For many professionals in the oil and gas industry, we could easily list the impacts the industry has on our lives. For example, the boost in jobs. In 2013, over $200 billion was spent by the industry, which brought with it jobs and wealth. When the price per barrel drops 70 percent in two years, local impacts are top-of-mind. But historically, lower energy prices are seen as beneficial to the economy as a whole. However, this time may prove to be, unfortunately, very different.
- Falling energy prices stimulate spending through cheaper manufactured products and transportation. Energy companies are usually hedged and can normally withstand 10 to 20 percent decreases in price.
- However, 70 percent has taken most companies to bankruptcy but still owing outstanding loans for infrastructure.
- Citigroup Inc. reported a 32 percent increase in non-performing corporate loans Q4 2015 compared to Q4 2014. This loss will be reflected in interest rates for all consumers. Big declines cause forced deleveraging among producers, dragging upon an economy still recovering from the 2008 recession.
- For Iraq, 95 percent of their national revenue comes from oil, a large component of which is being used to fight ISIS. The Kurds are currently running an $18 billion deficit, which directly affects U.S. national security.
- Oil and gas counts for 70 percent of export incomes for Russia, and the country loses approximately $2 billion in revenues for every $1 drop in oil price. As the largest supplier to Europe, changes in energy prices will be reflected across European markets.
- Libya, Iran, Algeria, Bahrain, Nigeria, Venezuela, Russia, Saudi Arabia, and Iraq all require oil to be over $100/barrel to balance their budgets and avoid economic collapse.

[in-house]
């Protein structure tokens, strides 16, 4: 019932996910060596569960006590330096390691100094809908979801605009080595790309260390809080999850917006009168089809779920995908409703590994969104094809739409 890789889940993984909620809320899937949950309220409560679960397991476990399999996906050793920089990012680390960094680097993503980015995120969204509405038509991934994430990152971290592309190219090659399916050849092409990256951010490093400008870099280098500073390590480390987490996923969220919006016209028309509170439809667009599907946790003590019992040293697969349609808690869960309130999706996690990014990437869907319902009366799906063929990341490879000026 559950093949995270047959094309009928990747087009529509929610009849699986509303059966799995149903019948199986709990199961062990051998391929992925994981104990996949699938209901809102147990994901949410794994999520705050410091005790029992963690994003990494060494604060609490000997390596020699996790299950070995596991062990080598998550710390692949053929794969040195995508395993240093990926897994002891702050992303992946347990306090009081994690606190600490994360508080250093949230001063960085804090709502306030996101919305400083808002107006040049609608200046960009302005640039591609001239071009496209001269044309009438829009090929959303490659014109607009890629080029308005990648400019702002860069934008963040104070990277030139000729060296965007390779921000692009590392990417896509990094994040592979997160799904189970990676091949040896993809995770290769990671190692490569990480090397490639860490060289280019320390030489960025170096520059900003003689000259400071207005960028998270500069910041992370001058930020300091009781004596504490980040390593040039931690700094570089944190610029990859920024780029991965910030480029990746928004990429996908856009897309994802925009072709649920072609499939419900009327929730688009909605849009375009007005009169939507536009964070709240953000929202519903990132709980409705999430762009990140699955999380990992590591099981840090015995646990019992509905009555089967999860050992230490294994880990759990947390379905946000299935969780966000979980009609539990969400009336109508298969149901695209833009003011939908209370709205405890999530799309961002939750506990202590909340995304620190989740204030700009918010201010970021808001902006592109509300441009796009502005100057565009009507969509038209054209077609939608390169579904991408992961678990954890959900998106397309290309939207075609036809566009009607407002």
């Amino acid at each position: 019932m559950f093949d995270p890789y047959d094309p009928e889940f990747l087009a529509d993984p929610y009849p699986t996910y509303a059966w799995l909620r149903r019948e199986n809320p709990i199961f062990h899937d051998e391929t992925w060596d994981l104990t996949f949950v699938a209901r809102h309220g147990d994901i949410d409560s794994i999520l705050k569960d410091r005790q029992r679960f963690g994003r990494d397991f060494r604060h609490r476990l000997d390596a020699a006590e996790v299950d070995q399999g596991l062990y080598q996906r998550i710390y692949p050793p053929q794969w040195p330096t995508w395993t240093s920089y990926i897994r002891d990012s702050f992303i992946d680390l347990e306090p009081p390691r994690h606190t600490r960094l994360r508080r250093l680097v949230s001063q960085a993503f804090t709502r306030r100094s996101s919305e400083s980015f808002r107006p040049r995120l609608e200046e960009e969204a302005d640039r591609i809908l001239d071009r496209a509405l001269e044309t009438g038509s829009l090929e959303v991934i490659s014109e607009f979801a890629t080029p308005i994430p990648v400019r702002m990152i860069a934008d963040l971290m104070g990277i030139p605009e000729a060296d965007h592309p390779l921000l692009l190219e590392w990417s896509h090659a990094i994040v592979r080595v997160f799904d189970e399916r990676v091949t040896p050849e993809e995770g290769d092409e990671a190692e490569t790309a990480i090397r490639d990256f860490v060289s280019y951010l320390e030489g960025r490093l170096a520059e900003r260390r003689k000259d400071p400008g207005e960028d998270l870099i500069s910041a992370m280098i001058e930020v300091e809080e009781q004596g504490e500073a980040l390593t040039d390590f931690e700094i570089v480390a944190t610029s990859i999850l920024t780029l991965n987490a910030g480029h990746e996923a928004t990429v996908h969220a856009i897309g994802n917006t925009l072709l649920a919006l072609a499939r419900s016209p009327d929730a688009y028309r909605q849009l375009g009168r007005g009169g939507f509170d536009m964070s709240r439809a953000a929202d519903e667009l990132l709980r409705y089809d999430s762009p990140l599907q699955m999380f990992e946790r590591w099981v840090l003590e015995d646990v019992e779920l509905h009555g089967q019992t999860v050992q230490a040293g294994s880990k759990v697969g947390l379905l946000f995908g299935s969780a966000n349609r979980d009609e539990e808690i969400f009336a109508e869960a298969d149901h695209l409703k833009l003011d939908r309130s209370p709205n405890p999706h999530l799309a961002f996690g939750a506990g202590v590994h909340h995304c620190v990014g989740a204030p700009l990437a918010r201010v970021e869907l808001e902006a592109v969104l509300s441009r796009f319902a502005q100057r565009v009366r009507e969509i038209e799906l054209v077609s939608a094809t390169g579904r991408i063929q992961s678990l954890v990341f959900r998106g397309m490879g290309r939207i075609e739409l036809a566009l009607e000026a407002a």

The chaos caused by all this turnover has led to an upswing in acquisitions and consolidations in holdings. U.S. oil and gas firms may have taken a beating, but they’ve learned from the school of hard knocks on how to diversify. And they are making use of this time to prepare for the next big boom.
With the lifting of the export ban and the uncertainty among global producers, a global market is waiting to purchase reliable, inexpensive U.S. petroleum. The eventual winners of this downturn will be those who stand ready to produce again at a moment’s notice, which will require purchasing of plays during these discounted times and having the infrastructure in place to bring their goods to market. With these talents and permits in hand, the remaining U.S. petroleum producers occupy a key position to still realize amazing profits and bring prosperity back to the shale plays.
About the author
- As an environmental scientist, Kate has more than 13 years of experience including ecological surveys and field studies, functional assessments, preparing environmental reports and permits, data management, stream channel and wetland restoration, peer reviewed research, and coordinating with local, state, and federal regulatory agencies, as well as public and private stakeholders.